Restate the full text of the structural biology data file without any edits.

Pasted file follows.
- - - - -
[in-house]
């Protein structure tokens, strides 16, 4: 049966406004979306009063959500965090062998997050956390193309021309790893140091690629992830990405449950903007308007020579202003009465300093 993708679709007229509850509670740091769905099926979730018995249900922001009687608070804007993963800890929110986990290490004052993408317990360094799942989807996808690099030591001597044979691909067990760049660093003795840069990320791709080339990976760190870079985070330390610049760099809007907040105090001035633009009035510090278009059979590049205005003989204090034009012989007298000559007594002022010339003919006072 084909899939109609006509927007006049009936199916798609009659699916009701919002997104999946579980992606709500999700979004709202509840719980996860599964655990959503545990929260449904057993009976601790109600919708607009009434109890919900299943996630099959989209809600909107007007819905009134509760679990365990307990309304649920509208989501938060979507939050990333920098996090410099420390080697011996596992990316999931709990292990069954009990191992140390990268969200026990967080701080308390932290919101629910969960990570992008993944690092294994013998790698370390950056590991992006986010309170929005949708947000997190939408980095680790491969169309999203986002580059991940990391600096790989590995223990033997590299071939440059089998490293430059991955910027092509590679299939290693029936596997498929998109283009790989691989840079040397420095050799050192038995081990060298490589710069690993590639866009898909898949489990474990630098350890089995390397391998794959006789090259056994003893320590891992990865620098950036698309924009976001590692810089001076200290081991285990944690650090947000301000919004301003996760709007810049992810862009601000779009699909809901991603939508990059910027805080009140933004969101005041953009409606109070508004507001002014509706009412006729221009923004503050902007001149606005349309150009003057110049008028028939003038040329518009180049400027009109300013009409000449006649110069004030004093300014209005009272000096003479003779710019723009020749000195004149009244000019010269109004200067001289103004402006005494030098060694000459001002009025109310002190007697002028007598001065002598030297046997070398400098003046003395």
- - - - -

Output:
[in-house]
């Protein structure tokens, strides 16, 4: 049966406004979306009063959500965090062998997050956390193309021309790893140091690629992830990405449950903007308007020579202003009465300093 993708679709007229509850509670740091769905099926979730018995249900922001009687608070804007993963800890929110986990290490004052993408317990360094799942989807996808690099030591001597044979691909067990760049660093003795840069990320791709080339990976760190870079985070330390610049760099809007907040105090001035633009009035510090278009059979590049205005003989204090034009012989007298000559007594002022010339003919006072 084909899939109609006509927007006049009936199916798609009659699916009701919002997104999946579980992606709500999700979004709202509840719980996860599964655990959503545990929260449904057993009976601790109600919708607009009434109890919900299943996630099959989209809600909107007007819905009134509760679990365990307990309304649920509208989501938060979507939050990333920098996090410099420390080697011996596992990316999931709990292990069954009990191992140390990268969200026990967080701080308390932290919101629910969960990570992008993944690092294994013998790698370390950056590991992006986010309170929005949708947000997190939408980095680790491969169309999203986002580059991940990391600096790989590995223990033997590299071939440059089998490293430059991955910027092509590679299939290693029936596997498929998109283009790989691989840079040397420095050799050192038995081990060298490589710069690993590639866009898909898949489990474990630098350890089995390397391998794959006789090259056994003893320590891992990865620098950036698309924009976001590692810089001076200290081991285990944690650090947000301000919004301003996760709007810049992810862009601000779009699909809901991603939508990059910027805080009140933004969101005041953009409606109070508004507001002014509706009412006729221009923004503050902007001149606005349309150009003057110049008028028939003038040329518009180049400027009109300013009409000449006649110069004030004093300014209005009272000096003479003779710019723009020749000195004149009244000019010269109004200067001289103004402006005494030098060694000459001002009025109310002190007697002028007598001065002598030297046997070398400098003046003395």